Terrain – West Side of Bridger Range
If you ski off the backside (west facing slopes) of Bridger Bowl into the backcountry you'll be entering extremely complex terrain. It looks simple but its not. Skins are required to climb back to the ridge and re-enter the ski resort. In this area the snowpack is historically shallower and weaker than on the east side. Avalanche paths run through dense trees and rocks that can cause serious injury. Many avalanche paths converge into confined gullies where potential avalanche victims will be buried deeply.
Rescue is equally complex on the west side. Without use of a helicopter which is not guaranteed, any rescue would be long and arduous. The only way off the west side is through narrow drainages inaccessible by ATV’s or snowmobiles, and you would have to be carried out by a large team of rescuers. Even minor injuries become life threatening in this environment.
Throughout winter large cornices slowly grow along ridgelines where predominantly westerly winds blow snow from the west side to the east side. As this happens large, overhanging drifts of snow form at the ridge top. These drifts are called cornices and resemble a wave of snow about to break. Cornices can break unpredictably and have killed many people playing in the mountains. The cornice itself can kill you and it may trigger an avalanche which can kill you. Stay far away from the edge of a ridgeline to avoid these monsters.
This avalanche was triggered by a falling cornice. The victim walked onto the cornices and one broke. He fell with the cornice and was buried in this small avalanche.
Just because someone skis a slope does not mean it is safe. Avalanches do not work this way. It could take 1 set of tracks or 100 before a slope avalanches. There are many other ways to determine whether or not a slope is safe, but tracks on a slope is not one of them. Experienced skiers examine the weather and snowpack very carefully and do not pay attention to what others are doing.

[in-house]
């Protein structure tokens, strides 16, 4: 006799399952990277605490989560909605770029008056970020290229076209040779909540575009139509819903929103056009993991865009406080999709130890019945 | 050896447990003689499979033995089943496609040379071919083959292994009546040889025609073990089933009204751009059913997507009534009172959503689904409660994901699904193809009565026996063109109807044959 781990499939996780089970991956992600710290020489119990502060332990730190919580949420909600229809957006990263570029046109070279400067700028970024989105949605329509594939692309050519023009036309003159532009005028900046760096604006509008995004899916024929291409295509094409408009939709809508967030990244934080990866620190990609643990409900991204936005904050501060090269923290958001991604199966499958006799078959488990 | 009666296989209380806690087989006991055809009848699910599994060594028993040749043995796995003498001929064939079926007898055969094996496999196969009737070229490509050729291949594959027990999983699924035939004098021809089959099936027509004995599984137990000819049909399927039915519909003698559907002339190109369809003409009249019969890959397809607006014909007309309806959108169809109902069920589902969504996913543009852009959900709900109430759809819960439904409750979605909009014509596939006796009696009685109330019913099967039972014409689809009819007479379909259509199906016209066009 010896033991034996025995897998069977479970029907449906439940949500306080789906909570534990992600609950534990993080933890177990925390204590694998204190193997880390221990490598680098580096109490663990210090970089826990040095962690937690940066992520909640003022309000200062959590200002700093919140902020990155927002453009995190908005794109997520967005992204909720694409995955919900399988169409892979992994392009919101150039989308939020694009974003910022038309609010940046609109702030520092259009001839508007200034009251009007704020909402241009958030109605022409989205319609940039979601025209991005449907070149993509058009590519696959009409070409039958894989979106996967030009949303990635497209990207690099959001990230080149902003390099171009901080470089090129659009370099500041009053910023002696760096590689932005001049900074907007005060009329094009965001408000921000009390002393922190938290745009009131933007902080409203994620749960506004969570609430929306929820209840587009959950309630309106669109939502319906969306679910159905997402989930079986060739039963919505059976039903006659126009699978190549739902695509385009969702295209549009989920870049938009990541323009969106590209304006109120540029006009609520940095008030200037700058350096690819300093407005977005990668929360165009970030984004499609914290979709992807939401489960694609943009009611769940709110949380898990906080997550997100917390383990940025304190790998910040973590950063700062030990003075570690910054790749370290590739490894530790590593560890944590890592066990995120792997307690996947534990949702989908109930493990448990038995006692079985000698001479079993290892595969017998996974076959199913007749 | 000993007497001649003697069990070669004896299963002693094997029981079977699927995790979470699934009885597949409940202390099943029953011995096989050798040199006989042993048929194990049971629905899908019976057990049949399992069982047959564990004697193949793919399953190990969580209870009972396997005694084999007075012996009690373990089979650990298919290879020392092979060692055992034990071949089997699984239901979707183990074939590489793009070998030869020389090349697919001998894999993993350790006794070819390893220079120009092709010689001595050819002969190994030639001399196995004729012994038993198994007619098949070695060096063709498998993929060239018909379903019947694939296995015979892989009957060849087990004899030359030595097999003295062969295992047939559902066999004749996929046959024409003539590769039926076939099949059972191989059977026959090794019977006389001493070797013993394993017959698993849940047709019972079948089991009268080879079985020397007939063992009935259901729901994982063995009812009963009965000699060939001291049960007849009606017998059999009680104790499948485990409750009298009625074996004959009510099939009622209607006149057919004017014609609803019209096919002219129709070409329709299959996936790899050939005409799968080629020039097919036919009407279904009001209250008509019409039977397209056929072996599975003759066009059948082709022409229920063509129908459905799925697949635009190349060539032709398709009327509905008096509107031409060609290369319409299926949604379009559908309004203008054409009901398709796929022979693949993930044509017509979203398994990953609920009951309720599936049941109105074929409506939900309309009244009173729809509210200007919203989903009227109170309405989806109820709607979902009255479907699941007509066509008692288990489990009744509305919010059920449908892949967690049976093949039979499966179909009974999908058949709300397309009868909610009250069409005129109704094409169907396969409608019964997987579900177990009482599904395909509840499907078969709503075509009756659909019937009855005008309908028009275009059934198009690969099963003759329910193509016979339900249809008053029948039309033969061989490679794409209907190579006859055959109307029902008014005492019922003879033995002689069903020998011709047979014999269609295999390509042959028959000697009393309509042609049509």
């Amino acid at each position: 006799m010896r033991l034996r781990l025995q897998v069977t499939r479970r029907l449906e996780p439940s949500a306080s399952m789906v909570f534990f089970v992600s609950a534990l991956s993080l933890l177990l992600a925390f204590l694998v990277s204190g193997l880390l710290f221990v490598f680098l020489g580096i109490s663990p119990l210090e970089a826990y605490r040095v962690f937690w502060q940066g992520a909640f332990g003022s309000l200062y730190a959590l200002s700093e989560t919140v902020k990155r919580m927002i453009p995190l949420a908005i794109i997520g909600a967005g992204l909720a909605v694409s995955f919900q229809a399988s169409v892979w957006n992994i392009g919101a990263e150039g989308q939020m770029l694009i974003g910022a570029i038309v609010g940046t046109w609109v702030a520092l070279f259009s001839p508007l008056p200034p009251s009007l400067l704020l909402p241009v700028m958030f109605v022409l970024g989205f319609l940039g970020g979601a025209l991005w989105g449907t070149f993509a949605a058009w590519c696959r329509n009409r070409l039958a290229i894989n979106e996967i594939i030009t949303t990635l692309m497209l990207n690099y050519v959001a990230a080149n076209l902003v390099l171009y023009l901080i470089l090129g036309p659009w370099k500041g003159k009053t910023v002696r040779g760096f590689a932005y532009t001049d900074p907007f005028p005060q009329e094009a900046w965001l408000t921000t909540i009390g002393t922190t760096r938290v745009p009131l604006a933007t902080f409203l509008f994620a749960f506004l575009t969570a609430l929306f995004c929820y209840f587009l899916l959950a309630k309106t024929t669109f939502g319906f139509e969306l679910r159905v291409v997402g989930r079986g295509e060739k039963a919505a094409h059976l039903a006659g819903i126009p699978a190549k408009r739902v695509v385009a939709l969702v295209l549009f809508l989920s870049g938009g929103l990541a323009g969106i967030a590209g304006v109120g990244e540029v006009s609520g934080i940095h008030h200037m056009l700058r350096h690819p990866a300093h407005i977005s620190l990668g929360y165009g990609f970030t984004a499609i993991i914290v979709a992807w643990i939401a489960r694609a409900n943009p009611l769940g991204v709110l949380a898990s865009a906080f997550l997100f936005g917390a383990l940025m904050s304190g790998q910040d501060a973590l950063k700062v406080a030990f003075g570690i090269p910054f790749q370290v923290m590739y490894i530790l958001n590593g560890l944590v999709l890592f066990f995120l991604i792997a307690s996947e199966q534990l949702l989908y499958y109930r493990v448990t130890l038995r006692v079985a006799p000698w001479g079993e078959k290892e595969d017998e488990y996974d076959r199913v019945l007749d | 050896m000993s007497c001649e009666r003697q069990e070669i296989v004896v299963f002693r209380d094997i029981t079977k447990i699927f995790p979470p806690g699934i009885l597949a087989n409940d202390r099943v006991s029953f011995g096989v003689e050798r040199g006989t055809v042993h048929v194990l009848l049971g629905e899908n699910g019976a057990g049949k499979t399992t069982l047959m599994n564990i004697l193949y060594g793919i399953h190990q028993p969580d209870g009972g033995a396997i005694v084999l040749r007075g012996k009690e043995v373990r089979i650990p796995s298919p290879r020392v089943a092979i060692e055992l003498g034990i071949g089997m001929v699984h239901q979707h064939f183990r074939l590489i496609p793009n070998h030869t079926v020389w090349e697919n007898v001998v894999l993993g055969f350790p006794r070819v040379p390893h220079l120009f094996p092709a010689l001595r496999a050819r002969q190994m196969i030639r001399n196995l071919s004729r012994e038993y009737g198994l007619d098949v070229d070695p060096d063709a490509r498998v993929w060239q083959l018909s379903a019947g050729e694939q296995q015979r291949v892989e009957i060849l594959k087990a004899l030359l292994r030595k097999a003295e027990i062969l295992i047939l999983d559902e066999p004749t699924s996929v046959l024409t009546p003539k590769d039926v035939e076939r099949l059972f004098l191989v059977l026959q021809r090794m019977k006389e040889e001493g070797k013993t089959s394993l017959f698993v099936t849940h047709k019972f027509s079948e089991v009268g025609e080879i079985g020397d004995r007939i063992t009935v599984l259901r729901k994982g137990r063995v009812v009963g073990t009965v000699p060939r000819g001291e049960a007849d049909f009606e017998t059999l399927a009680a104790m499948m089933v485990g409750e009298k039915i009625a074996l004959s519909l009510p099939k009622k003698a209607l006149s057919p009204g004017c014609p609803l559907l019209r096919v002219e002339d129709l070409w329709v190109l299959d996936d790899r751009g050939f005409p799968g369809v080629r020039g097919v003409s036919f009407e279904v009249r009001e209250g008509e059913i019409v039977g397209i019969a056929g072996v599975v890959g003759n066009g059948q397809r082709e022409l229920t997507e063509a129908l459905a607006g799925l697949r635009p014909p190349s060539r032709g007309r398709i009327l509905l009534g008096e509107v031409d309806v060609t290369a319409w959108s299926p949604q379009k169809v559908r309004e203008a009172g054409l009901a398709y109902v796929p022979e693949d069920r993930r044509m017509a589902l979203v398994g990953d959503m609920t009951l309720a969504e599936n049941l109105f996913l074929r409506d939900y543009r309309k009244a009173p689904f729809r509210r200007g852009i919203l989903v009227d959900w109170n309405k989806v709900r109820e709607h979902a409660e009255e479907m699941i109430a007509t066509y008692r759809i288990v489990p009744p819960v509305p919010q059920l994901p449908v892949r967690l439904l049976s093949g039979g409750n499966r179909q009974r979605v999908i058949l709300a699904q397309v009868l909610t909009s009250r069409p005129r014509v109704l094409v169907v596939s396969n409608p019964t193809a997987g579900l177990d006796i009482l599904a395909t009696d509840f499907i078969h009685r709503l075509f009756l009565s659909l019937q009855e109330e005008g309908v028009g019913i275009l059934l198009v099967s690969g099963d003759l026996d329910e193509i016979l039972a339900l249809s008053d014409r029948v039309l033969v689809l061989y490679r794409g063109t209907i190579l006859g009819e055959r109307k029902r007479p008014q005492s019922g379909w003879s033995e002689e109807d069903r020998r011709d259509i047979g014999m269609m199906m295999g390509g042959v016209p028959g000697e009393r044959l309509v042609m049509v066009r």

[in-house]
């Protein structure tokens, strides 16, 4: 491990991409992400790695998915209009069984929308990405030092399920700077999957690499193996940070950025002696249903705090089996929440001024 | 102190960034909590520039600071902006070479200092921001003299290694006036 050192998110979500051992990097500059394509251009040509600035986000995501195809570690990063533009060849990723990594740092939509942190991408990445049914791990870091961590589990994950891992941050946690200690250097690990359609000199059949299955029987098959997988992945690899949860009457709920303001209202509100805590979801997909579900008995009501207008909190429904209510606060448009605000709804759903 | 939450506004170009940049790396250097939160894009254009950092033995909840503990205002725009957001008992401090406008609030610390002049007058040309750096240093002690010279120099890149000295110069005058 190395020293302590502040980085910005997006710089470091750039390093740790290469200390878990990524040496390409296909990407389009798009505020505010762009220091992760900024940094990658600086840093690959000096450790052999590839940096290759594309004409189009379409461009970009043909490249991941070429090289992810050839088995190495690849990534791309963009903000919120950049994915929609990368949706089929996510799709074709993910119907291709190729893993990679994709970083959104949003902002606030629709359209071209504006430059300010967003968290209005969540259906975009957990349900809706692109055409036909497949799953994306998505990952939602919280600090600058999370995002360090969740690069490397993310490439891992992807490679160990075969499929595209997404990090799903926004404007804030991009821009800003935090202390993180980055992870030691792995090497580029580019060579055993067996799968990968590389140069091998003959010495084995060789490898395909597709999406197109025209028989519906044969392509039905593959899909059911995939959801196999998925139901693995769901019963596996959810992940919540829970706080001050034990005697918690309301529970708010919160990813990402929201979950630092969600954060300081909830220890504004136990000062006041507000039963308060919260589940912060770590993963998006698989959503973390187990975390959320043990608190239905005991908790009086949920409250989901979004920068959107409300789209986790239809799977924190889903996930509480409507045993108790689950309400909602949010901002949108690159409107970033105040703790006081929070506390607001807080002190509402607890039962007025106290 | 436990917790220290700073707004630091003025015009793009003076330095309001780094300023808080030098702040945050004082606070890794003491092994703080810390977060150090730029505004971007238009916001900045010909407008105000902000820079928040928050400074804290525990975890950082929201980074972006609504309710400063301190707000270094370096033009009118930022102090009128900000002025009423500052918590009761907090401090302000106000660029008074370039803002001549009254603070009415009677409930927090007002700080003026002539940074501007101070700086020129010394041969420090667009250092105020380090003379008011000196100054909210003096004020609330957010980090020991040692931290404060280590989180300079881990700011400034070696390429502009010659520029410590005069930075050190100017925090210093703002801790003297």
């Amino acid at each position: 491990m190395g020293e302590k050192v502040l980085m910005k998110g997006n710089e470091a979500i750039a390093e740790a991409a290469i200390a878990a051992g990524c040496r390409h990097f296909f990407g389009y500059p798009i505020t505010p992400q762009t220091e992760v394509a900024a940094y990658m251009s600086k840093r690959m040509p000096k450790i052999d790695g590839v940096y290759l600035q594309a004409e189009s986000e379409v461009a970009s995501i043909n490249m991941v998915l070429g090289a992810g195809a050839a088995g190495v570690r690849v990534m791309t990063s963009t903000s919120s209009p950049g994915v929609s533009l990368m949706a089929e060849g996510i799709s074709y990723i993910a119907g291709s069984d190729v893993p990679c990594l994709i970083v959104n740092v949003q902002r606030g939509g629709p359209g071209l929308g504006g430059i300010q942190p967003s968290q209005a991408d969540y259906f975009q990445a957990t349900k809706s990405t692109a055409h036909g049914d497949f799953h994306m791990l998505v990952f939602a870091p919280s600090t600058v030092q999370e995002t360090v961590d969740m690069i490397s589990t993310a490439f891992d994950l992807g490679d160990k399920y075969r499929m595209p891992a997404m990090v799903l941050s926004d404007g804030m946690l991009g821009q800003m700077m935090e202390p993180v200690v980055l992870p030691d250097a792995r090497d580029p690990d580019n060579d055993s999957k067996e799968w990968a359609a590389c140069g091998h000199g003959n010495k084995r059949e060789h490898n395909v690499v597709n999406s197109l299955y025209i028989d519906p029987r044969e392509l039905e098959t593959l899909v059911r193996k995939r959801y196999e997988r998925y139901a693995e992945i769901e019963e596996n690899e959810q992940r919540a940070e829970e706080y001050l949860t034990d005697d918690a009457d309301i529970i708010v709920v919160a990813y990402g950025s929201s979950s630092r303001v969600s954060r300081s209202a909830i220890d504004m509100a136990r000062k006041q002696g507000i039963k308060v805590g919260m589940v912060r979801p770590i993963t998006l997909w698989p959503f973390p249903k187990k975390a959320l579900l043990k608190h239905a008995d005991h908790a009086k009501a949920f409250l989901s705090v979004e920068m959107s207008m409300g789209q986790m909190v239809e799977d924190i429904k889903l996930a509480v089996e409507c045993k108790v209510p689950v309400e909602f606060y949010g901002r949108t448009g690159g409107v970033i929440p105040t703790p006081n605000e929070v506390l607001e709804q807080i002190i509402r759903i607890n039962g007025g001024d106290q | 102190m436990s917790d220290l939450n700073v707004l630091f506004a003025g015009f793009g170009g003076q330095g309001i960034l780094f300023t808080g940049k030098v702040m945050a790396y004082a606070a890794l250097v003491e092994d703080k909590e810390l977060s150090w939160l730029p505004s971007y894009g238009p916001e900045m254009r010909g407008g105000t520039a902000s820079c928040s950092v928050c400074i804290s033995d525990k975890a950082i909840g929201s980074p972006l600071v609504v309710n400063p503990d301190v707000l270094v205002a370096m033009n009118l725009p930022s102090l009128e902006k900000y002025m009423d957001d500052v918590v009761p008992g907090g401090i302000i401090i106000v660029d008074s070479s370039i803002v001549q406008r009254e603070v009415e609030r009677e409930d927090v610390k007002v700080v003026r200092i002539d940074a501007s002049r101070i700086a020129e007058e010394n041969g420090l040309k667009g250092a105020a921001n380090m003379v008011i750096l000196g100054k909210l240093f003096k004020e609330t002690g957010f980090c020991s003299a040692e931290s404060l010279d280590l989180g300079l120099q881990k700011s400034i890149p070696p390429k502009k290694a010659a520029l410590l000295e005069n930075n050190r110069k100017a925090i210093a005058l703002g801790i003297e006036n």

Many ski tracks were wiped out by this avalanche on Saddle Peak. Photo- P. Orton
Some days its really tempting to follow everyone else and feel safe surrounded by so many people. Unfortunately this only increases the odds that someone else will trigger an avalanche that will come down from above.
More information about backcountry near Moonlight.
More information about backcountry near Big Sky.
At the very least, parents should watch the Stay Alive video. It outlines the complexities involved with sidecountry skiing. Traveling in the backcountry requires advanced skills and clear decision making. Teenagers are not known for these two things, so think carefully before allowing your kid to venture out-of-bounds. Access into the backcountry is always open. There is no supervision. If you do not want your kid assuming the risks associated with the backcountry, you should make that clear to them. These access areas are just high altitude trailheads to the surrounding forest. There is no control, rules or laws that prevent anyone, adult or child, from crossing into the backcountry.
If your kid has a beacon and shovel do not assume that they will stay within the ski areas. Outline your expectations clearly. Traveling in the backcountry carries great risk and personal responsibility. Every year adults die in avalanches. We do not want to see children die too.
"Everyone else is doing it" The line of skiers hiking out of bounds is a powerful draw to adults and kids alike.
These guys are 14 years old and have no rescue gear. Only one of them had been on Saddle Peak (out of bounds) before and he had only been there once.
This lone skier stands on the south summit of Saddle Peak.
This photo was taken from the north summit of Saddle Peak. Even though its outside the ski area with no avalanche control, you'd hardly know it from this photo.
One of the most basic clues indicating potential avalanche hazard are recent avalanches. These skiers got lucky as they skied adjacent to an avalanche seen just right of their tracks.